The long-delayed completion of the £47m cycle superhighway that will pass in front of Buckingham Palace should be completed next year, Britain’s top cycling campaigner has been assured.
Concerns have been mounting that Transport for London would leave a “half-mile gap” in the largely segregated east-west route between Hyde Park and Tower Hill due to funding cuts and logistical headaches.
The route, Boris Johnson’s flagship cycling scheme, had been due to be completed by the time he left office in May. However, TfL only started work on Constitution Hill last month (see pics) and has been unable to set a date for completion of the Spur Road and Birdcage Walk sections.
Chris Boardman, the former Olympic champion who is policy adviser to British Cycling, said he received assurances when he raised the delays with Val Shawcross, Sadiq Khan’s deputy mayor for transport.
He told the Standard: “That is going ahead as planned, is what I was told.” He added: “I had a good meeting with Val. She has always been a supporter of cycling. I’m well aware in politics it’s not always about the person who has the top job. I don’t know the system she has to work with.”
Mr Khan will face questions at Mayor’s Question Time next week about the delay and the extent of his discussions with the Royal Parks, the quango responsible for St James’s Park and Green Park.
Caroline Russell, the Green assembly member who will put the superhighway questions to the Mayor, said she had been assured by Ms Shawcross that the Birdcage Walk section “would be going ahead”, with construction due to begin possibly next month.
“We just need to keep watching it,” she said. “Despite the fact we are seeing really positive stuff in terms of the number of people using these cycle routes, there are an awful lot of people who would prefer the polluted, congested status quo.”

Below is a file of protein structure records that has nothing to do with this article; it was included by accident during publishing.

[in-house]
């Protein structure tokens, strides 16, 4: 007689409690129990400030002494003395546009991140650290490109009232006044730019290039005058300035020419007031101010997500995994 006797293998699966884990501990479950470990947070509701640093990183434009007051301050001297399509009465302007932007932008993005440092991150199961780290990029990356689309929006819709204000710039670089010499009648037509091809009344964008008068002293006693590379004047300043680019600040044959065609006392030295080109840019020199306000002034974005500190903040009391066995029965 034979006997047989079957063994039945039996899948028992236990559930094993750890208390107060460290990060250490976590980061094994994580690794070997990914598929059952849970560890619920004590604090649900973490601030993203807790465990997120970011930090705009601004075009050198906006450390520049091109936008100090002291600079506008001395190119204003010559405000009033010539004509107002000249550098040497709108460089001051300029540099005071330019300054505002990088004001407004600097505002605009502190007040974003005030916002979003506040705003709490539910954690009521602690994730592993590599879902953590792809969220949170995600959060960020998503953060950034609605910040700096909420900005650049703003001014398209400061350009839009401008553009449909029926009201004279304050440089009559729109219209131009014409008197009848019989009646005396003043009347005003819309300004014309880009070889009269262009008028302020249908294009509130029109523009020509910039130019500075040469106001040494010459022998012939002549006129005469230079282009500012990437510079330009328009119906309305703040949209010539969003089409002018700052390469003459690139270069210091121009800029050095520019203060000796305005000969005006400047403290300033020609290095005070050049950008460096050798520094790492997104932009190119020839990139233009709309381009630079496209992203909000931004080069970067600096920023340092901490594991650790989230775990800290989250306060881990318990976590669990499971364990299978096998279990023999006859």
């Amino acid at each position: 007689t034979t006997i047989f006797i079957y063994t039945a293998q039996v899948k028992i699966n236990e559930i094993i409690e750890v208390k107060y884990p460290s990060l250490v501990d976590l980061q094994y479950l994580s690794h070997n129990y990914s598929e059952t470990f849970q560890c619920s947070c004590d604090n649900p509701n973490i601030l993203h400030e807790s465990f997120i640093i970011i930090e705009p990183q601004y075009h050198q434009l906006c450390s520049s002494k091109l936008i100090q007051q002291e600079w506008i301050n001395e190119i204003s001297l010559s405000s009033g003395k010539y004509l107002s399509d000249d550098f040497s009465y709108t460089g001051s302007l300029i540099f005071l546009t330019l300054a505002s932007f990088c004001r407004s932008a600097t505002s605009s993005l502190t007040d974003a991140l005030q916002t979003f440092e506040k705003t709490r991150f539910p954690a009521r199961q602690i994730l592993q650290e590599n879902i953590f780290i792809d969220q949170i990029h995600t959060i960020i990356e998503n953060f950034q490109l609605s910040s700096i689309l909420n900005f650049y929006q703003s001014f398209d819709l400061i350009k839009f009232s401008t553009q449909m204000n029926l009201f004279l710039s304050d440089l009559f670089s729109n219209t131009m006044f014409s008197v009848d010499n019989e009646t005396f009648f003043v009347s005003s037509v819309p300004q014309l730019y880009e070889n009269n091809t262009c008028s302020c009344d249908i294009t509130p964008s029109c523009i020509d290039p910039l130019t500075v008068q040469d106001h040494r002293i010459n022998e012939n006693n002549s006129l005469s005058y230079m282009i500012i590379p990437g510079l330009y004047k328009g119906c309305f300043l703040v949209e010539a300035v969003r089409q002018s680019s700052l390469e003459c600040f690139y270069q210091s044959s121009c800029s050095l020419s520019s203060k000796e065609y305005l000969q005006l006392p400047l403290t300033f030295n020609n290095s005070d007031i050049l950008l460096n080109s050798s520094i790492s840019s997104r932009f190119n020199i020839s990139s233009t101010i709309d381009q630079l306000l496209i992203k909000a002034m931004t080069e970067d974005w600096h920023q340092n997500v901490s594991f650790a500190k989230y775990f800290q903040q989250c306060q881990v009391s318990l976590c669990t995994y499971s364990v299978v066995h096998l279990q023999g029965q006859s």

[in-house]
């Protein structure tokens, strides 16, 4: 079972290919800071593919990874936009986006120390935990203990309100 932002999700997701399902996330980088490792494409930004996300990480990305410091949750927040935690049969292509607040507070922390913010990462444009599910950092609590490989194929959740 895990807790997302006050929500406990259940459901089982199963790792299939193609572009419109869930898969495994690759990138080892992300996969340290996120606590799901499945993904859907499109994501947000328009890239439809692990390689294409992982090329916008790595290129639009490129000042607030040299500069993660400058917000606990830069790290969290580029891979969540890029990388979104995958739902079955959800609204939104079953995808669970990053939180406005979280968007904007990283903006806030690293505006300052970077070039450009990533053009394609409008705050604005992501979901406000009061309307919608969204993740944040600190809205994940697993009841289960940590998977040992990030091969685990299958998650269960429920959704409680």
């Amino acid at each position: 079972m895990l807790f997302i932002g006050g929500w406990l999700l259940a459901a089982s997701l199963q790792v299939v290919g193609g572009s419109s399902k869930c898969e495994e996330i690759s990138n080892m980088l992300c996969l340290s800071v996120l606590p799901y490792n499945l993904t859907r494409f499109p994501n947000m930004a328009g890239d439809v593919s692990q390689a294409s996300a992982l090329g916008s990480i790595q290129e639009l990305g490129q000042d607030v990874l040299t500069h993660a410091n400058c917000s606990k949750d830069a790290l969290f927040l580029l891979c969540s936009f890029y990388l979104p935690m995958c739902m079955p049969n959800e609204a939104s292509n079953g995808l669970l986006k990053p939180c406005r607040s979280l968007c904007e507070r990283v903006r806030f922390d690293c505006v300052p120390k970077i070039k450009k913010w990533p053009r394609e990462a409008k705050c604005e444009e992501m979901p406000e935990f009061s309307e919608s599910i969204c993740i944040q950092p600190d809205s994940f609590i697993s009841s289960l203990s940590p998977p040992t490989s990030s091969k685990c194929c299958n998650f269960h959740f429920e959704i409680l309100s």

The Mayor’s part-time cycling and walking commissioner is unlikely to be appointed until the new year. Mr Boardman said he was disappointed that TfL had failed to “pick the brains” of Mr Johnson’s cycling czar Andrew Gilligan to keep the “cycling revolution” on track.
Mr Boardman said: “There is knowledge there that isn’t being used. There was no move even to keep him as an interim until they had a replacement. If you want to triple the amount of cycle lanes, you can quickly start to run out of time if there are months when nothing new has happened.”
Yestterday Mr Boardman and Dame Sarah Storey launched a campaign calling on the Government to give £250 tax breaks to people who cycle to work, and to provide £100,000 grants to firms to help them provide showers and locker rooms.
TfL this week revealed £11 million of “slippage” in the amount it had been due to spend on cycling this financial year. New TfL budgets are due to be set by the Mayor later this month. He pledged in his manifesto to make London “a byword for cycling around the world”.
TfL said that cyclists now accounted for more than half of all peak-hour traffic on the Victoria Embankment. More than 7,000 use that section of the east-west superhighway each day in the morning and evening peaks, with 8,400 using the north-south superhighway on Blackfriars bridge.
Nigel Hardy, head of road space management sponsorship at TfL, said: “The busy area around Green Park and St James’s Park hosts many festive and ceremonial events and we are working hard to complete this work in the least disruptive and most cost-effective way. This means that construction will now extend into the New Year.”